Labour used to represent the society as a whole, ‘workers by hand and brain’. A majority of MPs began in ordinary jobs and went into politics only after making a secure life in the world most of us inhabit. What happens now is that most future MPs go from university to political research, think-tanks, lobbying agencies or something else that is close to the political elite. They don’t share the experiences of ordinary people.
There is growing awareness of the scale of the problem with some reporting of the plight of economically depressed parts of Britain breaking through into the ‘quality’ press such as the Independent and the Guardian. There is also a growing realisation of the fiasco of the abolition of the careers service. The government has responded by setting up a new employer led careers advice company headed up by the current Chairman of CapGemini a finance firm. It is putting the princely sum of £5million into this company. For comparison, the government saved around £220 million per annum by abolishing what remained of careers provision in 2011. To gauge the detachment from reality that this policy implies, here are the words of Vince Cable:
“Employers are best placed to inspire our young people into the world of work. The new company will play a vital role in creating that bridge between businesses and schools and inspire young people with exciting career prospects.”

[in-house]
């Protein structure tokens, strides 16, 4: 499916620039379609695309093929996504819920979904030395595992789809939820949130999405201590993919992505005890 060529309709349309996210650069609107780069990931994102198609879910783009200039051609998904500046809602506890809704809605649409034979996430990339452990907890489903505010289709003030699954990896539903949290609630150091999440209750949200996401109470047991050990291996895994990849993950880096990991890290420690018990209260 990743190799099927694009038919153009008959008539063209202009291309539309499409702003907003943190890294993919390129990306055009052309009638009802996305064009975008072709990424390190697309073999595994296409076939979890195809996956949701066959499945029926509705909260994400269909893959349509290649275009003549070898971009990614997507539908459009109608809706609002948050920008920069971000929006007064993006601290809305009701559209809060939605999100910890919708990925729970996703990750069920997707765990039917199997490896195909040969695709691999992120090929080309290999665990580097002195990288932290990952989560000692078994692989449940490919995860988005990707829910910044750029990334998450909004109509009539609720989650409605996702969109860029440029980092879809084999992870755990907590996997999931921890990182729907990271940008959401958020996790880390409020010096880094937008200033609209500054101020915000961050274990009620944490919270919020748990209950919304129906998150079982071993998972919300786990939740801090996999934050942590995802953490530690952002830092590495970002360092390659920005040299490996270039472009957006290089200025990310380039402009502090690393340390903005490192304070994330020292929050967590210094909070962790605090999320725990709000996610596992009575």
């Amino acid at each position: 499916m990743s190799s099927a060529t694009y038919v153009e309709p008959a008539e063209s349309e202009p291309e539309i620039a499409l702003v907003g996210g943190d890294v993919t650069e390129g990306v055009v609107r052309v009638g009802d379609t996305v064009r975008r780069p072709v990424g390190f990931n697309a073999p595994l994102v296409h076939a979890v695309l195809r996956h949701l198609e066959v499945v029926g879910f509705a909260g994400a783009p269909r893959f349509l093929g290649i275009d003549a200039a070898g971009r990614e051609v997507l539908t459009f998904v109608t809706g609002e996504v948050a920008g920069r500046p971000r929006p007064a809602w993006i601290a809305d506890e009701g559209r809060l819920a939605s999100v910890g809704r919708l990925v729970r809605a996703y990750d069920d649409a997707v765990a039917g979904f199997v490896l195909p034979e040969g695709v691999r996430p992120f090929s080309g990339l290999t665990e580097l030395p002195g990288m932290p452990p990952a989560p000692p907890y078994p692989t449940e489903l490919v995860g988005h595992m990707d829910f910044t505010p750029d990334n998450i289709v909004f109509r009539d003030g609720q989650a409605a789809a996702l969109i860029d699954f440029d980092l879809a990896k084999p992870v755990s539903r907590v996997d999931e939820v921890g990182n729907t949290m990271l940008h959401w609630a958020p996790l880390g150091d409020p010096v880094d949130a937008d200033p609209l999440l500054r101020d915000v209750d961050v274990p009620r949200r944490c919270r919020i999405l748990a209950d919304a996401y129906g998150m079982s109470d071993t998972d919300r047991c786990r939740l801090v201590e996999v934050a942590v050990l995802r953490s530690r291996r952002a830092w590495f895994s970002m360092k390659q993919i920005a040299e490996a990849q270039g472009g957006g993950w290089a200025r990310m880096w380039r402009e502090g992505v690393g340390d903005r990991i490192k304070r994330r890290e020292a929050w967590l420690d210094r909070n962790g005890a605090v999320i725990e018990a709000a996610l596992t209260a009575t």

Just put that against what we know of the labour market in most of Britain and you can see that this is a tawdry confidence trick which should be exposed by a Labour Party worth its salt. This is a ‘let them eat cake’ viewpoint of the worst sort.
The TUC by contrast has put forward alternative proposals which at least attempt to address the scale of the problem of giving young people and their parents sound advice about careers. The House of Commons Select Committee on Education held hearings into careers advice last week in which Nicky Morgan, the Secretary of State for Education, was grilled. At least she was grilled by the Tory Chair of that Committee, Graham Stuart. The Labour members were pathetic, afraid to inject either passion or reality into the debate. They failed to even lightly toast Morgan. By contrast, Stuart put his finger on a problem to which neither Morgan or anyone else has an answer. If the only incentives for teachers and schools are to get good GCSE exam results and if it costs a school £50,000 a year to provide adequate careers advice, then what prospect is there of them devoting any attention to the future employment and careers of their pupils?
In 2013 the school inspectors found that careers advice in 80% of secondary schools was inadequate. This is hardly surprising given what the government has done. The government has adopted policies that actually encourage schools not to spend what little cash they have on giving careers advice to pupils. The old brokerage service between schools and employers, the Careers Officers virtually disappeared some years ago.
In a way this is a sideshow compared to the big event which is the collapse of decent employment in large parts of Britain. But it is symptomatic of the lack of concern for working people which appears to characterise the two and a half liberal parties which still dominate politics in Britain. Under Labour in government we can look forward to more cynical neglect and the further decline of employment in Britain unless the trade unions step up to the mark and demand something better for the money that they give to the Labour Party.